For some people who are dependent on heroin, nothing else in life matters except the drug. They may ignore their career, relationships and even basic needs like eating. Financial, legal and other personal problems may be related to heroin use. The person craves the drug and this psychological dependence makes them panic if they cannot have it, even temporarily.
Symptoms of heroin withdrawal
Withdrawal symptoms can start after a matter of hours without a dose of heroin. They may include:
- diarrhoea and vomiting
- stomach cramps
- bone, joint and muscle pain and twitching
- mood swings and crying.
Damage caused by long-term heroin use
Using heroin on a regular basis can lead to major health and lifestyle problems including:
- collapsed veins and skin abscesses
- risk of contracting various blood-borne viruses, such as HIV and hepatitis, or blood poisoning from sharing needles and other injecting equipment, or using dirty or contaminated equipment
- chronic constipation
- increased risk of contracting pneumonia and other lung problems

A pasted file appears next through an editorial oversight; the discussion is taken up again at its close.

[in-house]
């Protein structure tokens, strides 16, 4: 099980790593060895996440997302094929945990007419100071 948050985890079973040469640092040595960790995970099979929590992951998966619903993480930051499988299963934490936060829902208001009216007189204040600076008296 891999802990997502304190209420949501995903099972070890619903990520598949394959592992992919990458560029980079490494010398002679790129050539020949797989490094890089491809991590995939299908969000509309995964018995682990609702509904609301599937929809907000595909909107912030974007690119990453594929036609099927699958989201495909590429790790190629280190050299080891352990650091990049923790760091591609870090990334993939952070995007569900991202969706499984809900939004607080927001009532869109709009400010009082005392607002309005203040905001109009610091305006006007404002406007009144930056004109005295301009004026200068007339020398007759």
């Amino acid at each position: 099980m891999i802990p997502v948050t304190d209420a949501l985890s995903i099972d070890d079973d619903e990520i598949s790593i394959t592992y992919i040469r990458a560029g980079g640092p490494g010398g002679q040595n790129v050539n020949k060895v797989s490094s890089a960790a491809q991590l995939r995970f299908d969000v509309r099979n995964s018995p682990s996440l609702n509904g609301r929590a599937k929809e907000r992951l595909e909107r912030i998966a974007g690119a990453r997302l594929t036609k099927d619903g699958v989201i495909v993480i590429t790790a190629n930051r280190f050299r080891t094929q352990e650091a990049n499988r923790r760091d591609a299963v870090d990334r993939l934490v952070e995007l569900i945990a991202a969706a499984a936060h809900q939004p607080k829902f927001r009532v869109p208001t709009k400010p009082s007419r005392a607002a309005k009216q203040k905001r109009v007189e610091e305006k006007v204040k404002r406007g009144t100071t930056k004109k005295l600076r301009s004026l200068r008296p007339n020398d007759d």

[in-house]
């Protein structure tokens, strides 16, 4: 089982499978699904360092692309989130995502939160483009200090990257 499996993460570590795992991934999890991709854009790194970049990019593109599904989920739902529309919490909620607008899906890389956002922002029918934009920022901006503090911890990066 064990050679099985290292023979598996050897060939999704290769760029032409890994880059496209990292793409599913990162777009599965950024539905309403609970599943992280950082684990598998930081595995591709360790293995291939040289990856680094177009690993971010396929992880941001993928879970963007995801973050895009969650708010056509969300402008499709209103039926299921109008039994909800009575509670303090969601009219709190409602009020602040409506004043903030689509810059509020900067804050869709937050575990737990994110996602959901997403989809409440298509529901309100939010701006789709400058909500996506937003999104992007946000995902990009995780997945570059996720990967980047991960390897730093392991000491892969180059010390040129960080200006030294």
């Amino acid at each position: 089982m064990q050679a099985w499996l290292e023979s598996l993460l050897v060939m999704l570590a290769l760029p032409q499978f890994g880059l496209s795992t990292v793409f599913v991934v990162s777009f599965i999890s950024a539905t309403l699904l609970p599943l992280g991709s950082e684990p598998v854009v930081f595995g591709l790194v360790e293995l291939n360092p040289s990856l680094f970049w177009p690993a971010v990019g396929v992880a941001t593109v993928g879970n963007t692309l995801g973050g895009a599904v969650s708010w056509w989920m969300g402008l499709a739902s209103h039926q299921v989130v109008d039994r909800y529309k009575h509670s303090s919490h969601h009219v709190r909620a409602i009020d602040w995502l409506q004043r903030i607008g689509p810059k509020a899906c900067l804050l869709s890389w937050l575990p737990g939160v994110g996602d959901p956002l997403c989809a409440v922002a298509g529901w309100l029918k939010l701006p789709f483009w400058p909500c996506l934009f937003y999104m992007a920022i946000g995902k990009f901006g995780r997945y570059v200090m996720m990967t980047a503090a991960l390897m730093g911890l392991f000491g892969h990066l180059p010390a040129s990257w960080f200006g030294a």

- fertility problems
- disturbances of the menstrual cycle for women
- impotence for men
- poor nutrition and reduced immunity
- loss of relationships, career and home as the person’s need for the drug becomes all-consuming
- damage caused by dangerous fillers mixed with the heroin
- risk of overdose.
Treatment for heroin addiction
Treatment options for heroin addiction include:
- individual counselling
- group therapy
- medication programs such as methadone, buprenorphine or naltrexone.
Where to get help
- In an emergency, always call triple zero (000)
- Your doctor – for information or referral to a drug treatment service